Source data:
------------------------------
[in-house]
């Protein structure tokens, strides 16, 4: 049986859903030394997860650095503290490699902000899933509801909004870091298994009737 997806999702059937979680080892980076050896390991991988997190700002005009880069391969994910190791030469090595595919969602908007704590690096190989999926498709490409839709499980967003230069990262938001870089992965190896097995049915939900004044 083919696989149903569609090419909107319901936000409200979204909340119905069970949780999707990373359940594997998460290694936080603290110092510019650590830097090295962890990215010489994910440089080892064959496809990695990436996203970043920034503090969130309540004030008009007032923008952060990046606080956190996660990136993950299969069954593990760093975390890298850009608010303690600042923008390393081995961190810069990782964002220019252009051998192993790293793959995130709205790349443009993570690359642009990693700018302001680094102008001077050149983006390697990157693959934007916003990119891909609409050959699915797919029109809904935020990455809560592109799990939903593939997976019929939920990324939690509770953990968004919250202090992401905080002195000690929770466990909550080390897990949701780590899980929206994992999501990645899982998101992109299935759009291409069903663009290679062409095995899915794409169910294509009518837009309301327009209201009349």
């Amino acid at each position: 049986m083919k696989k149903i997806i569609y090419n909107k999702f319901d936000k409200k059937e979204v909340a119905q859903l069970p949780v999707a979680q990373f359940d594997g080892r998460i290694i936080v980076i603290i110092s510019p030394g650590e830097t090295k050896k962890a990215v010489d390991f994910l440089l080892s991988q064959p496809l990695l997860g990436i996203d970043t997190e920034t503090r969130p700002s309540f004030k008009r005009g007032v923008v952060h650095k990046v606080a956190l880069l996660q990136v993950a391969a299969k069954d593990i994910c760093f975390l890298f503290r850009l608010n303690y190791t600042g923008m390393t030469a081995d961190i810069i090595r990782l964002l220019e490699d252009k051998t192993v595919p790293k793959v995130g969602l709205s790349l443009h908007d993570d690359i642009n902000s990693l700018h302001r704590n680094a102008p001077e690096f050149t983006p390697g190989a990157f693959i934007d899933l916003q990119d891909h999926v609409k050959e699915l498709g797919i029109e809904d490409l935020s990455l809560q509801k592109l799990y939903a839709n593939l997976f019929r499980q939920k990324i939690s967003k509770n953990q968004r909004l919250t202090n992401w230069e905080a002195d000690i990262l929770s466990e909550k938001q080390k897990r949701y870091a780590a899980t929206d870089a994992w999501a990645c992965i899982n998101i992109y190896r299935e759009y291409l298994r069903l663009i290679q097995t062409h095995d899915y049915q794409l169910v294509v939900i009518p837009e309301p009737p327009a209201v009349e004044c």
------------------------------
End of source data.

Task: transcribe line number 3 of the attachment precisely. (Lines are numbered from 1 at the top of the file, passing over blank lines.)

């Amino acid at each position: 049986m083919k696989k149903i997806i569609y090419n909107k999702f319901d936000k409200k059937e979204v909340a119905q859903l069970p949780v999707a979680q990373f359940d594997g080892r998460i290694i936080v980076i603290i110092s510019p030394g650590e830097t090295k050896k962890a990215v010489d390991f994910l440089l080892s991988q064959p496809l990695l997860g990436i996203d970043t997190e920034t503090r969130p700002s309540f004030k008009r005009g007032v923008v952060h650095k990046v606080a956190l880069l996660q990136v993950a391969a299969k069954d593990i994910c760093f975390l890298f503290r850009l608010n303690y190791t600042g923008m390393t030469a081995d961190i810069i090595r990782l964002l220019e490699d252009k051998t192993v595919p790293k793959v995130g969602l709205s790349l443009h908007d993570d690359i642009n902000s990693l700018h302001r704590n680094a102008p001077e690096f050149t983006p390697g190989a990157f693959i934007d899933l916003q990119d891909h999926v609409k050959e699915l498709g797919i029109e809904d490409l935020s990455l809560q509801k592109l799990y939903a839709n593939l997976f019929r499980q939920k990324i939690s967003k509770n953990q968004r909004l919250t202090n992401w230069e905080a002195d000690i990262l929770s466990e909550k938001q080390k897990r949701y870091a780590a899980t929206d870089a994992w999501a990645c992965i899982n998101i992109y190896r299935e759009y291409l298994r069903l663009i290679q097995t062409h095995d899915y049915q794409l169910v294509v939900i009518p837009e309301p009737p327009a209201v009349e004044c």